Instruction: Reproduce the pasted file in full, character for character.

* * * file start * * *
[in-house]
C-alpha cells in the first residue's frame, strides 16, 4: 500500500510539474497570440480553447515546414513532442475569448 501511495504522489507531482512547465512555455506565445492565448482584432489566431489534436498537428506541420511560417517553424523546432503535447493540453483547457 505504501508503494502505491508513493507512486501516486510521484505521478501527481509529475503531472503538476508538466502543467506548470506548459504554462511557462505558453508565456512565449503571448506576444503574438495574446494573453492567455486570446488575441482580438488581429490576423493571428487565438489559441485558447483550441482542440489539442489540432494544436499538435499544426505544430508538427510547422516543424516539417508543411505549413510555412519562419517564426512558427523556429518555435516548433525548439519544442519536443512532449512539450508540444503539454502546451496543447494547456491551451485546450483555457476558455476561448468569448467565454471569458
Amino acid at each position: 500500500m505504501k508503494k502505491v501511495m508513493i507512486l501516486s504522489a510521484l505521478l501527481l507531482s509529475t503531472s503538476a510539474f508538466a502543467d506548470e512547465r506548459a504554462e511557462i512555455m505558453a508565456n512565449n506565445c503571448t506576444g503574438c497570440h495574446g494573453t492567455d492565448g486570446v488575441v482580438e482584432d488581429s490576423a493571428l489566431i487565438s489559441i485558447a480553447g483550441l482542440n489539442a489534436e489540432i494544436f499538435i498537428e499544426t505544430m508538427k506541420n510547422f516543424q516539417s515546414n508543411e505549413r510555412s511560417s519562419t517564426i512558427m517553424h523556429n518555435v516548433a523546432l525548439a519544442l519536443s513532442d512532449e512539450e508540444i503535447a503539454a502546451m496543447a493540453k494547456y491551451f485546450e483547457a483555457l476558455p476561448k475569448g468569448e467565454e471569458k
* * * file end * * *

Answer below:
[in-house]
C-alpha cells in the first residue's frame, strides 16, 4: 500500500510539474497570440480553447515546414513532442475569448 501511495504522489507531482512547465512555455506565445492565448482584432489566431489534436498537428506541420511560417517553424523546432503535447493540453483547457 505504501508503494502505491508513493507512486501516486510521484505521478501527481509529475503531472503538476508538466502543467506548470506548459504554462511557462505558453508565456512565449503571448506576444503574438495574446494573453492567455486570446488575441482580438488581429490576423493571428487565438489559441485558447483550441482542440489539442489540432494544436499538435499544426505544430508538427510547422516543424516539417508543411505549413510555412519562419517564426512558427523556429518555435516548433525548439519544442519536443512532449512539450508540444503539454502546451496543447494547456491551451485546450483555457476558455476561448468569448467565454471569458
Amino acid at each position: 500500500m505504501k508503494k502505491v501511495m508513493i507512486l501516486s504522489a510521484l505521478l501527481l507531482s509529475t503531472s503538476a510539474f508538466a502543467d506548470e512547465r506548459a504554462e511557462i512555455m505558453a508565456n512565449n506565445c503571448t506576444g503574438c497570440h495574446g494573453t492567455d492565448g486570446v488575441v482580438e482584432d488581429s490576423a493571428l489566431i487565438s489559441i485558447a480553447g483550441l482542440n489539442a489534436e489540432i494544436f499538435i498537428e499544426t505544430m508538427k506541420n510547422f516543424q516539417s515546414n508543411e505549413r510555412s511560417s519562419t517564426i512558427m517553424h523556429n518555435v516548433a523546432l525548439a519544442l519536443s513532442d512532449e512539450e508540444i503535447a503539454a502546451m496543447a493540453k494547456y491551451f485546450e483547457a483555457l476558455p476561448k475569448g468569448e467565454e471569458k